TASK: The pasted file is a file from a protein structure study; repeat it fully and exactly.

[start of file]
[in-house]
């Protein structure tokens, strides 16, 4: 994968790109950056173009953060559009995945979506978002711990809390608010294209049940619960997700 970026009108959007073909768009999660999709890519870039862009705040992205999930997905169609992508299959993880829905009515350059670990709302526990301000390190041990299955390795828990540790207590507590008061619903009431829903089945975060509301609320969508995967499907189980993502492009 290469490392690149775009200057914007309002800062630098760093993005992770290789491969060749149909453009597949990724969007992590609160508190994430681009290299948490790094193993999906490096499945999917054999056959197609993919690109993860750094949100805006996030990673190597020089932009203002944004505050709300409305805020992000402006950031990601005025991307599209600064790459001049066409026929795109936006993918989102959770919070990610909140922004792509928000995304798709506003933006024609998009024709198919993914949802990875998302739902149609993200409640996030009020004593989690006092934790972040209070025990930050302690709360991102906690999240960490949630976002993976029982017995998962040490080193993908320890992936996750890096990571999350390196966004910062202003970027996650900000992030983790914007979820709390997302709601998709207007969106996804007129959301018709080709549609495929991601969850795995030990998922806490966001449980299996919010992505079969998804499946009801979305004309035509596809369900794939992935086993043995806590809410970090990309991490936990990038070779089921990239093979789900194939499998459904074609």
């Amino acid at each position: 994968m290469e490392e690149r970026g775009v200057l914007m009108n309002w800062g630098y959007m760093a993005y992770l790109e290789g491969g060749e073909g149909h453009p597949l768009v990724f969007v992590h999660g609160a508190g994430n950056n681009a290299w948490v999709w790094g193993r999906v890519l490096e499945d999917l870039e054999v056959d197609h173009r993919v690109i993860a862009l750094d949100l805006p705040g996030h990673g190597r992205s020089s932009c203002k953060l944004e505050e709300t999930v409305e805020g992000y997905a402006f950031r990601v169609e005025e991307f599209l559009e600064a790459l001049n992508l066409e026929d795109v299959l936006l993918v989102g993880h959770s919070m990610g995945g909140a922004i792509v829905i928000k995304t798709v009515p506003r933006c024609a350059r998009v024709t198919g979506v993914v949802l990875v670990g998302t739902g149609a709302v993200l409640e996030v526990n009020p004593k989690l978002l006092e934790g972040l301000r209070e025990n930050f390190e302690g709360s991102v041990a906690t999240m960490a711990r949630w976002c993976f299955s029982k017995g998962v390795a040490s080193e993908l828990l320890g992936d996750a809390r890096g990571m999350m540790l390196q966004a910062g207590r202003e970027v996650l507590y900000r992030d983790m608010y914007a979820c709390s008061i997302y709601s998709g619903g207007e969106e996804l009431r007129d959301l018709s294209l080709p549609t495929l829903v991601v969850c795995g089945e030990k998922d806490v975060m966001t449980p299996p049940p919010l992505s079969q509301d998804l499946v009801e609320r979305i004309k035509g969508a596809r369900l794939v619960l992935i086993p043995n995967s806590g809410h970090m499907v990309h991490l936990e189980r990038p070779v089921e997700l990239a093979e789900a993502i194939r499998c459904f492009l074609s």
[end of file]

[in-house]
């Protein structure tokens, strides 16, 4: 994968790109950056173009953060559009995945979506978002711990809390608010294209049940619960997700 970026009108959007073909768009999660999709890519870039862009705040992205999930997905169609992508299959993880829905009515350059670990709302526990301000390190041990299955390795828990540790207590507590008061619903009431829903089945975060509301609320969508995967499907189980993502492009 290469490392690149775009200057914007309002800062630098760093993005992770290789491969060749149909453009597949990724969007992590609160508190994430681009290299948490790094193993999906490096499945999917054999056959197609993919690109993860750094949100805006996030990673190597020089932009203002944004505050709300409305805020992000402006950031990601005025991307599209600064790459001049066409026929795109936006993918989102959770919070990610909140922004792509928000995304798709506003933006024609998009024709198919993914949802990875998302739902149609993200409640996030009020004593989690006092934790972040209070025990930050302690709360991102906690999240960490949630976002993976029982017995998962040490080193993908320890992936996750890096990571999350390196966004910062202003970027996650900000992030983790914007979820709390997302709601998709207007969106996804007129959301018709080709549609495929991601969850795995030990998922806490966001449980299996919010992505079969998804499946009801979305004309035509596809369900794939992935086993043995806590809410970090990309991490936990990038070779089921990239093979789900194939499998459904074609």
């Amino acid at each position: 994968m290469e490392e690149r970026g775009v200057l914007m009108n309002w800062g630098y959007m760093a993005y992770l790109e290789g491969g060749e073909g149909h453009p597949l768009v990724f969007v992590h999660g609160a508190g994430n950056n681009a290299w948490v999709w790094g193993r999906v890519l490096e499945d999917l870039e054999v056959d197609h173009r993919v690109i993860a862009l750094d949100l805006p705040g996030h990673g190597r992205s020089s932009c203002k953060l944004e505050e709300t999930v409305e805020g992000y997905a402006f950031r990601v169609e005025e991307f599209l559009e600064a790459l001049n992508l066409e026929d795109v299959l936006l993918v989102g993880h959770s919070m990610g995945g909140a922004i792509v829905i928000k995304t798709v009515p506003r933006c024609a350059r998009v024709t198919g979506v993914v949802l990875v670990g998302t739902g149609a709302v993200l409640e996030v526990n009020p004593k989690l978002l006092e934790g972040l301000r209070e025990n930050f390190e302690g709360s991102v041990a906690t999240m960490a711990r949630w976002c993976f299955s029982k017995g998962v390795a040490s080193e993908l828990l320890g992936d996750a809390r890096g990571m999350m540790l390196q966004a910062g207590r202003e970027v996650l507590y900000r992030d983790m608010y914007a979820c709390s008061i997302y709601s998709g619903g207007e969106e996804l009431r007129d959301l018709s294209l080709p549609t495929l829903v991601v969850c795995g089945e030990k998922d806490v975060m966001t449980p299996p049940p919010l992505s079969q509301d998804l499946v009801e609320r979305i004309k035509g969508a596809r369900l794939v619960l992935i086993p043995n995967s806590g809410h970090m499907v990309h991490l936990e189980r990038p070779v089921e997700l990239a093979e789900a993502i194939r499998c459904f492009l074609s």